Who remembers playing pokémon on the Gameboy? When I first played it, a few minutes into the game I was hit with one of the biggest dilemmas of my childhood: who to choose as my first pokémon?!
Each has their own characteristics, abilities etc, but in the grand scheme of things all have the same job: to help you progress through the game.
In a way, choosing a software for music production is similar to that childhood conundrum, they all serve a common purpose, to enable you to transfer your creativity from mind to music.
Each has their own unique strengths and weaknesses and coupled with our own predispositions, we will choose the one we are inexplicably drawn to.
But unlike the pokémon game, instead of a choice of three, you are faced with a much larger offer to start your journey through digital music creation.
Acoustica is throwing their hat into the ring of DAWs to begin your musical journey with the introduction of “Mixcraft 8”.
Upon opening, I did my usual of looking through the menus, trying to find my way around without opening the manual.
It takes all of about 20 minutes to be very familiar with where everything that you would want for a full-scale production/recording session is.
I was quite surprised how intuitive all the options were laid out. I picked one of the demo tracks, “defining moment” to showcase to me what Mixcraft 8 can do.
Upon opening the full session, I am greeted with a plethora of options that honestly, I did not expect a DAW for such a low price tag to have.
Submix options, multi-timbral instrument outputs, as well a great bussing and routing capabilities are all at a single click of the mouse, and not hidden behind a maze of drop-down menus.
But, behind the ease of use, there lies a powerhouse of options that I am only discovering by doing what most users don’t dare to dream of doing: reading the manual.
The MIDI editor, at first glance, looks like a stereotypical piano roll until you delve deeper.
There is a step editor that will allow you to create potent musical patterns in the time it would take to boil a kettle, as well as all midi being committed to a printable score.
There is a performance panel that allows you to create tracks using midi and audio clips which looks and feels very similar to one of a more expensive competitor’s performance view.
It is like Mixcraft incorporated the best elements on the market today into a versatile, extremely affordable bundle.
Speaking of bundle, you are not left wanting for effects, instruments or sounds either.
The pro bundle (which at 179 dollars, is criminally cheap) comes with 56 audio effects, 21 virtual instruments, and Celemony’s Melodyne Essentials.
The virtual instruments have serious sonic capabilities, my favorites are the “Renegade Analog Monster” made by g-sonique and the “ME80 version 2” made by Memorymoon.
To buy these two synths alone would be a third of the cost of the entire Mixcraft bundle.
Mixcraft 8 has another feature which, coupled with its ease of use, would put in the forefront of my mind to be used for an educational purpose: The ability to search and download straight from www.freesound.org.
In my time spent as a music technology student, most of my practical assignments involved some sound art/electro-acoustic aspect of composition.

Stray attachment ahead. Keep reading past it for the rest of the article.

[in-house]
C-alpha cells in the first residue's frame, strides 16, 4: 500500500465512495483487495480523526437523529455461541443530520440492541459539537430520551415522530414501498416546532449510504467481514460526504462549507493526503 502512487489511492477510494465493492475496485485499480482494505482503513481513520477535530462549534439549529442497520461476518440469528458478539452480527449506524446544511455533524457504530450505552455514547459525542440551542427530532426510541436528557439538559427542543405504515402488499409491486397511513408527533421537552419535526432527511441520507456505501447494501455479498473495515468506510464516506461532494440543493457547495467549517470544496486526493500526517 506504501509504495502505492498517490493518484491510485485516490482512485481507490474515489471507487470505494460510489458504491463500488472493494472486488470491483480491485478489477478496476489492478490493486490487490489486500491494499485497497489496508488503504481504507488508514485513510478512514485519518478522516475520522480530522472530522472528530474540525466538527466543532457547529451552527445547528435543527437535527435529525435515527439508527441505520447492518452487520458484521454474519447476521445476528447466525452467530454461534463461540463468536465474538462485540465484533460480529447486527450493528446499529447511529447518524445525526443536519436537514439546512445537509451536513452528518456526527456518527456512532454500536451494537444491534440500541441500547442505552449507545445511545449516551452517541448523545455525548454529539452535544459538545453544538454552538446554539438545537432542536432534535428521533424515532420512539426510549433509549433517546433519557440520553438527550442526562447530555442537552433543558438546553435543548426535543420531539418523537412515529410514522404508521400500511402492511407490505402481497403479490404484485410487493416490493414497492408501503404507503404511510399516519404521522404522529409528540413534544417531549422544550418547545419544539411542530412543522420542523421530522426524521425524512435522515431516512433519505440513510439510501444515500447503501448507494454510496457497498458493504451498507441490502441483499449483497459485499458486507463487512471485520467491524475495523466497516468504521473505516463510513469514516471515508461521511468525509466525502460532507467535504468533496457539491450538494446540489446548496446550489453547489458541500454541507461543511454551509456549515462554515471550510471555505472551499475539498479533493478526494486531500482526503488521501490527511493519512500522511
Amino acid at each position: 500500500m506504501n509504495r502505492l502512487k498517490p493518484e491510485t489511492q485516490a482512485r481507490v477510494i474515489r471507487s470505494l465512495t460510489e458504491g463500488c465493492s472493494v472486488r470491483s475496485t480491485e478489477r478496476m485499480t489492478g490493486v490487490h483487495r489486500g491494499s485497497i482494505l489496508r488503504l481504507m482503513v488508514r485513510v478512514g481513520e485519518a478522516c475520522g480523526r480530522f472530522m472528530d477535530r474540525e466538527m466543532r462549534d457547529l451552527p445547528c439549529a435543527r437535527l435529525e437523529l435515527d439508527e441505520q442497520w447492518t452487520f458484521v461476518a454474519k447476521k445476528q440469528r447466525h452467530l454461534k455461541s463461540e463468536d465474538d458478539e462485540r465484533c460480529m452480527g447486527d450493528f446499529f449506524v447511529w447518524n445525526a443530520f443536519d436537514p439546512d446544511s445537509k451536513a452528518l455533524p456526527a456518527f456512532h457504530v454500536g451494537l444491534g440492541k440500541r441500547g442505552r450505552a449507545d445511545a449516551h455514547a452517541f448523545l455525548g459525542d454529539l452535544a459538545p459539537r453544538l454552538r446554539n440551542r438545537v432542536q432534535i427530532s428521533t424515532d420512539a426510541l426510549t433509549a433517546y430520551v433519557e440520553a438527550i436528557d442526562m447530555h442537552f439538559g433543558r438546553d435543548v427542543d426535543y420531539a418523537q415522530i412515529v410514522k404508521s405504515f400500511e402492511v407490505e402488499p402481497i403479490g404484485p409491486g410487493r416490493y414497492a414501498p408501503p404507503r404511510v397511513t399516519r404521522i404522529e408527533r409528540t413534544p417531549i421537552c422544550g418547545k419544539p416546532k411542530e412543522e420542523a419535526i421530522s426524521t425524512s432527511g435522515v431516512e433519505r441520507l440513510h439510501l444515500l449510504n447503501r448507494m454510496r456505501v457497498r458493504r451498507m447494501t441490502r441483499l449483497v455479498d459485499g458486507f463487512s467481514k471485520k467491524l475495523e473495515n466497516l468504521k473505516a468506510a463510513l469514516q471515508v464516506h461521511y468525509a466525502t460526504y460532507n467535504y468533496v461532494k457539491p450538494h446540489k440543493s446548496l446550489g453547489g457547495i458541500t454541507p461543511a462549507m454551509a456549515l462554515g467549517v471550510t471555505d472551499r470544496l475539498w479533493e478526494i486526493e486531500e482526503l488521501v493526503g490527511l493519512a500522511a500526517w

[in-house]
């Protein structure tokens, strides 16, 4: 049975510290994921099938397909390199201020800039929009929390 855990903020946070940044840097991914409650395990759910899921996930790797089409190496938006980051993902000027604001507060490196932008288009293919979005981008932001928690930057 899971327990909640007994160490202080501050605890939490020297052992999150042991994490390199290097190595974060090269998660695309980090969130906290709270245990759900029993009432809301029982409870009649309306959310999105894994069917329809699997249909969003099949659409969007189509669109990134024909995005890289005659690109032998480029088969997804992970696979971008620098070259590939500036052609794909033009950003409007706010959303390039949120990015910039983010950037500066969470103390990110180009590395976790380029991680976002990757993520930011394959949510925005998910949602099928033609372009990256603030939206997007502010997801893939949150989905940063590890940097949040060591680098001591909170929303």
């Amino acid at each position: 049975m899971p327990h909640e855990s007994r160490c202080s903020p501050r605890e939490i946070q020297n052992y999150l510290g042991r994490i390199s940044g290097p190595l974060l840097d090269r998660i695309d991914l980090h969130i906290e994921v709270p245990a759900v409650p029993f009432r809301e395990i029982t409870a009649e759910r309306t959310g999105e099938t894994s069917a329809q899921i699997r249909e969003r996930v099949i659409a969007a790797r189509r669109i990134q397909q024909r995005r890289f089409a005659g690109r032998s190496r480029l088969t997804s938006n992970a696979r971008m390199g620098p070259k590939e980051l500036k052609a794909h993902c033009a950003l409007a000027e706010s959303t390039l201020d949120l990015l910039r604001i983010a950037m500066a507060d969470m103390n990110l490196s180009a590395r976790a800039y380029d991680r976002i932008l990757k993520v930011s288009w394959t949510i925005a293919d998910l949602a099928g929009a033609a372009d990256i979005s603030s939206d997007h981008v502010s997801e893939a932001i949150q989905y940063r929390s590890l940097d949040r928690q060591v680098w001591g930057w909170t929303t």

The use of freesound.org was critical to these compositions as the nature of the recordings found there opened avenues of more Avant-garde creation that might evade those of a more traditional music writing background.
This masterful stroke of genius by Acoustica is one of the most innovative additions to a DAW that I have seen in recent time.
Instead of losing momentum, opening a browser, logging in, looking through text, choosing the format, etc, etc, you have the option to preview the searched for sound and put it directly into the arrangement.
The Mixcraft help manual also covers in detail Freesounds’ creative commons license terms for how you can use the samples in productions.
From opening up a new project, every option I wanted to open to test this program was exactly where I expected it to be, no searching needed.
Honestly, the only time I had to refer to the manual was to see if there was anything I missed (which there was a lot of actually) through my blind use.
Mixcraft 8 has found its way onto my studio machine for teaching purposes as even though it has everything you would need and more from a complete professional DAW, its workflow and layout is head and shoulders ahead of the game for new producers.
Yes, some people might be blinded by the lights of other DAWs that do look more space age, but I can guarantee that they would not be out of the block as fast as they would with Mixcraft.
There is an Irish saying: “As you slide down the banister of life, may the splinters never point the wrong way.” Well on the banister of music production, Mixcraft is a banister made of Teflon.
Price & Availability
Depending on your needs, Mixcraft is available in two versions:
Mixcraft 8 Recording Studio ($89)
Complete “recording-studio-in-a-box” with unlimited MIDI and audio tracks. 28 pro audio effects, and 15 virtual instruments, including the super easy-to-use Alpha and Omni Sampler instruments.
Mixcraft 8 Pro Studio ($179)
With over $1250 worth of plug-ins, 56 pro audio effects and 21 virtual instruments, including the superlative Pianissimo Grand Piano and Celemony’s Melodyne Essentials, Mixcraft 8 Pro Studio offers unparalleled mixing and mastering power.
Note that Mixcraft will only run on Windows XP, Windows Vista, Windows 7, 8, or 10 (32 or 64 bit).
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